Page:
The Singapore government’s use of overly broad criminal laws, oppressive regulations, and civil lawsuits severely curtails freedom of speech and assembly, Human Rights Watch said in a report released today.
“Singapore promotes itself as a modern nation and a good place to do business, but people in a country that calls itself a democracy shouldn’t be afraid to criticize their government or speak out about political issues,” said Phil Robertson, deputy Asia director at Human Rights Watch. “Direct and indirect restrictions on speech and public protest have long stifled debate on matters of public interest in Singapore.”
The 133-page report, “‘Killing the Chicken to Scare the Monkeys’: Suppression of Free Expression and Assembly in Singapore,” is based on an in-depth analysis of the laws and regulations used by the Singapore government to suppress speech and peaceful assembly, including the Public Order Act, the Sedition Act, the Broadcasting Act, various penal code provisions, and laws on criminal contempt. Drawing on interviews with 34 civil society activists, journalists, lawyers, academics, and opposition politicians; news reports; and public statements by government officials, the report examines how these provisions have been used to limit individual rights to speech and assembly.
Human Rights Watch wrote to the prime minister of Singapore, the home affairs and law minister, the minister for foreign affairs, and the minister for communication and information requesting their views on the issues raised in the report but no government official or agency replied.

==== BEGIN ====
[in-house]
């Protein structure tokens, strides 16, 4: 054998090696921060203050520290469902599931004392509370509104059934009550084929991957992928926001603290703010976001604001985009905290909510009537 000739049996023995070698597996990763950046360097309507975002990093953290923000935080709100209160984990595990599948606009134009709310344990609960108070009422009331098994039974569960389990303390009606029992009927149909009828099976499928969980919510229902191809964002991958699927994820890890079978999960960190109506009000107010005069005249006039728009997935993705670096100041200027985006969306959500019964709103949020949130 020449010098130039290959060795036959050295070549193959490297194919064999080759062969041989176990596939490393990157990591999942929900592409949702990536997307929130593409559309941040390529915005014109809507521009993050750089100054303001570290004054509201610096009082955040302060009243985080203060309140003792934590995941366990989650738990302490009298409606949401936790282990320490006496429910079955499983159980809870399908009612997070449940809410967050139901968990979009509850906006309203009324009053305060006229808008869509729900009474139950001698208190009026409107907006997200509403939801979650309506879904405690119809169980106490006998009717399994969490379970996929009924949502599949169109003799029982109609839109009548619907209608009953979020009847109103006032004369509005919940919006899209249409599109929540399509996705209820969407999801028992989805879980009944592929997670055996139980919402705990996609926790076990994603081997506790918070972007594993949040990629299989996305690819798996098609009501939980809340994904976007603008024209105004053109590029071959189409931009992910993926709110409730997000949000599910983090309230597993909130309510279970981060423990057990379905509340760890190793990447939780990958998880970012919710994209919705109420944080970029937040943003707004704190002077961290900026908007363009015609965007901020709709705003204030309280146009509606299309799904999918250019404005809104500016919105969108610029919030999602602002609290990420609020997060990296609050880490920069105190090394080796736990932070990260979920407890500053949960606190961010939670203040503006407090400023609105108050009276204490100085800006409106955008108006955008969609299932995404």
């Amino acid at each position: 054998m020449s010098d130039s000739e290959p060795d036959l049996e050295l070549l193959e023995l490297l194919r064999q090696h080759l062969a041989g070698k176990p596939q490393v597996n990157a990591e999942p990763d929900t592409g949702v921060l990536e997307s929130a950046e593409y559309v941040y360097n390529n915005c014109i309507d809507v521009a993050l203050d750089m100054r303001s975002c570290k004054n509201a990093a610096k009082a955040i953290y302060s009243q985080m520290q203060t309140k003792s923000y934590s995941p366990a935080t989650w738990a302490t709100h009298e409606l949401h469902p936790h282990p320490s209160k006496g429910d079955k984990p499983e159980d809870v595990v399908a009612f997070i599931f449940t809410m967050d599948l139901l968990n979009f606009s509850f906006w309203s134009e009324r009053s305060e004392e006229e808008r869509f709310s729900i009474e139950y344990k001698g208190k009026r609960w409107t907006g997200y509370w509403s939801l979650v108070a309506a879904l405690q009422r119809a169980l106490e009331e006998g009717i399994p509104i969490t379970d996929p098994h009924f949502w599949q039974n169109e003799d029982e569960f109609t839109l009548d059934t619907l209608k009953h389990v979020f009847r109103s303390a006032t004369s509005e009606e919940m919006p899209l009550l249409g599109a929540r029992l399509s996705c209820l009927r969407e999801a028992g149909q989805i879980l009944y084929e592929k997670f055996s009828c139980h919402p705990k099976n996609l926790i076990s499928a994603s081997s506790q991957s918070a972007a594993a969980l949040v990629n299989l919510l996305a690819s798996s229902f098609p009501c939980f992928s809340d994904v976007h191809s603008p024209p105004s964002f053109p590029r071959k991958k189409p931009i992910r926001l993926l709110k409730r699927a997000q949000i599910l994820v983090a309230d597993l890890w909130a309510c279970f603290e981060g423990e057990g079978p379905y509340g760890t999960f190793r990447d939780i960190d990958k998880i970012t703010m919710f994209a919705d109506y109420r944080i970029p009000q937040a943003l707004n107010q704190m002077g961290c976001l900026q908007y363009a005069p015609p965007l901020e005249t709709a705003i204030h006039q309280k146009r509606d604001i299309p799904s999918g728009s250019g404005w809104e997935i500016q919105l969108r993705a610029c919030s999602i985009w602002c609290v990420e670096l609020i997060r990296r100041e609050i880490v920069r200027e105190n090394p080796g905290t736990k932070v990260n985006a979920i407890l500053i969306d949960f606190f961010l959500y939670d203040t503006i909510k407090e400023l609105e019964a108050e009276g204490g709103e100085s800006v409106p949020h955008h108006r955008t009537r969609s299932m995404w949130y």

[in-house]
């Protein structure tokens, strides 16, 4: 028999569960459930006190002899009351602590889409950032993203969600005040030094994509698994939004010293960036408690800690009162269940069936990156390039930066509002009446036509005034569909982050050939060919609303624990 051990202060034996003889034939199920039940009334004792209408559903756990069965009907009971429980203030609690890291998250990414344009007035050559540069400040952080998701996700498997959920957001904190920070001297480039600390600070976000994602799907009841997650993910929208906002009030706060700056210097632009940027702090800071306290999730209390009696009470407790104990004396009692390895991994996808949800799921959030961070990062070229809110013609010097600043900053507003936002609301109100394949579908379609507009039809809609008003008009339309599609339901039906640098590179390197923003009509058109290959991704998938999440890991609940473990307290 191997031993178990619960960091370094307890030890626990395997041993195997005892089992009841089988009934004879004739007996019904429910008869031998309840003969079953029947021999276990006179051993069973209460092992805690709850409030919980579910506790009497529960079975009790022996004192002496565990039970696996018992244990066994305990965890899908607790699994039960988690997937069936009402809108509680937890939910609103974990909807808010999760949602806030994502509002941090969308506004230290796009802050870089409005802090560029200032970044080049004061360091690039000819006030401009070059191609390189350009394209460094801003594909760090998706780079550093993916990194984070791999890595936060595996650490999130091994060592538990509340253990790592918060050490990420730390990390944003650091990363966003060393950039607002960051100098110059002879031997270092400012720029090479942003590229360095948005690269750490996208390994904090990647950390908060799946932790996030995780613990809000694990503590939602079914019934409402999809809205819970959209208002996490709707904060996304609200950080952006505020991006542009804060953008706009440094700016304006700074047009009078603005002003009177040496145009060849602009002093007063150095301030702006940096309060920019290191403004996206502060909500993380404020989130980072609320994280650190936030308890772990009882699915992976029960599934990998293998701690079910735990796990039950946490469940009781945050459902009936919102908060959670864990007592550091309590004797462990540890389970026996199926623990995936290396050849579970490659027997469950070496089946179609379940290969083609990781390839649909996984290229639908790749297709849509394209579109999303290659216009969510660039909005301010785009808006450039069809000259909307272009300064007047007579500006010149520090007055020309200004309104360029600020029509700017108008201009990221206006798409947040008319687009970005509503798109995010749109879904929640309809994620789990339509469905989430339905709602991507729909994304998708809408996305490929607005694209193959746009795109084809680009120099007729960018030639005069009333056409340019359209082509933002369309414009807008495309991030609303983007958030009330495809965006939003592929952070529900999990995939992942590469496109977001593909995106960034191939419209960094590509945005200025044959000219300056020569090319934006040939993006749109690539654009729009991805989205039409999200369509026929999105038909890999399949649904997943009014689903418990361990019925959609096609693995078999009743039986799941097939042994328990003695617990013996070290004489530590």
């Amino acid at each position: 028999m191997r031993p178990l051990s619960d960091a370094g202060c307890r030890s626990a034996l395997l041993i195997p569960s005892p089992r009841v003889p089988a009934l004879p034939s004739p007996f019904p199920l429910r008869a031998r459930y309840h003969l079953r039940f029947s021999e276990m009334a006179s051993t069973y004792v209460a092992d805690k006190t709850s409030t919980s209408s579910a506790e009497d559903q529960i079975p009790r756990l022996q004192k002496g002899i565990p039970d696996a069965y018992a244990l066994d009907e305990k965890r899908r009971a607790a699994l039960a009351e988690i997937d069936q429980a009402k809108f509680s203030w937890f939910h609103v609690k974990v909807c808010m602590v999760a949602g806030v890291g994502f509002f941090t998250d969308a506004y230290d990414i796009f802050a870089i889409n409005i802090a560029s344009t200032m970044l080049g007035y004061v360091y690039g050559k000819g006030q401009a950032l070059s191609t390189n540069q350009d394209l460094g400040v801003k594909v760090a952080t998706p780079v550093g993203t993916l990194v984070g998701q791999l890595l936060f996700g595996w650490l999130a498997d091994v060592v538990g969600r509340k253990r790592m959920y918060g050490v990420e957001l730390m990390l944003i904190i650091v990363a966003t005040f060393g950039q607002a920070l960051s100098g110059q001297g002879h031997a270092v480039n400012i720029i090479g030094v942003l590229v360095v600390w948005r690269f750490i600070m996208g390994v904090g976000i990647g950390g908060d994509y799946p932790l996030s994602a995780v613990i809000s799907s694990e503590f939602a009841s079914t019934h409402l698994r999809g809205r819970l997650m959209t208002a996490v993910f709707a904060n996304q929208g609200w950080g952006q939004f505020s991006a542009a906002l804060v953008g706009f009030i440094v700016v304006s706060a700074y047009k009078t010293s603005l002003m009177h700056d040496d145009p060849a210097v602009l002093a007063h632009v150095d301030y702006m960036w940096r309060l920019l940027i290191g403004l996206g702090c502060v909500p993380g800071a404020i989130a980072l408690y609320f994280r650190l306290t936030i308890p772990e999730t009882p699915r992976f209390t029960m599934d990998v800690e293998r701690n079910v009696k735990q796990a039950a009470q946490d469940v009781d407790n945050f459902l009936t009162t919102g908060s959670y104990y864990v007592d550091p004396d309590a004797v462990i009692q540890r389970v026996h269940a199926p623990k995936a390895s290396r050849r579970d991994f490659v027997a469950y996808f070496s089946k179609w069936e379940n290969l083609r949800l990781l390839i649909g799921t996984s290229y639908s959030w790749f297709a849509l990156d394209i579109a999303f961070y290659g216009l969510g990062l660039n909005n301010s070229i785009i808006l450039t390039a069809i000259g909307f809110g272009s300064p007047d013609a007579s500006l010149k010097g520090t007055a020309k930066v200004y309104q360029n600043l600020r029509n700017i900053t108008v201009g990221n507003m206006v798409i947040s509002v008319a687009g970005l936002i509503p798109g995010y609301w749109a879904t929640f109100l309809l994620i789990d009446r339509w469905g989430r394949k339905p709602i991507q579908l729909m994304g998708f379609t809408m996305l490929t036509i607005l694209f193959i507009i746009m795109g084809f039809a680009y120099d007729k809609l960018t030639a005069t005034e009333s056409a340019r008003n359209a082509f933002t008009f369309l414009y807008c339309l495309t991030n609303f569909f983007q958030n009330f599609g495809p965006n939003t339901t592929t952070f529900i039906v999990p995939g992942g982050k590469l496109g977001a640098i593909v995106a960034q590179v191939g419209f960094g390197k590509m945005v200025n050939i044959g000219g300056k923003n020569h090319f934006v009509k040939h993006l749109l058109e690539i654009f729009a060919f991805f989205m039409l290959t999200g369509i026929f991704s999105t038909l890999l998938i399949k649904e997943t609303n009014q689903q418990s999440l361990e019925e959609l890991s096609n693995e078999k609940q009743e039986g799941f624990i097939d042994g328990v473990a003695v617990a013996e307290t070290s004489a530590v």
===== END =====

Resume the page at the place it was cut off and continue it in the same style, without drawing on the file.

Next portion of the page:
Individuals who are critical of the government or the judiciary, or speak critically about religion and issues of race, frequently face criminal investigations or civil suits, often with crippling damages claims, Human Rights Watch said.
The government’s sustained harassment of outspoken individuals is exemplified by the case of activist Roy Ngerng, who wrote a popular blog criticizing government actions and policies and highlighting inequalities in Singapore. Over the course of six months in 2014, Ngerng was sued for defamation by Prime Minister Lee Hsien Loong, fired from his job, and charged with unlawful demonstration and public nuisance. In 2016, after he openly supported the opposition candidate in a by-election, the authorities accused him of violating “cooling-off” rules on election advertising and called him in for intensive questioning by the police, who searched his home, seized his mobile phone and computers, and demanded the passwords to his social media accounts.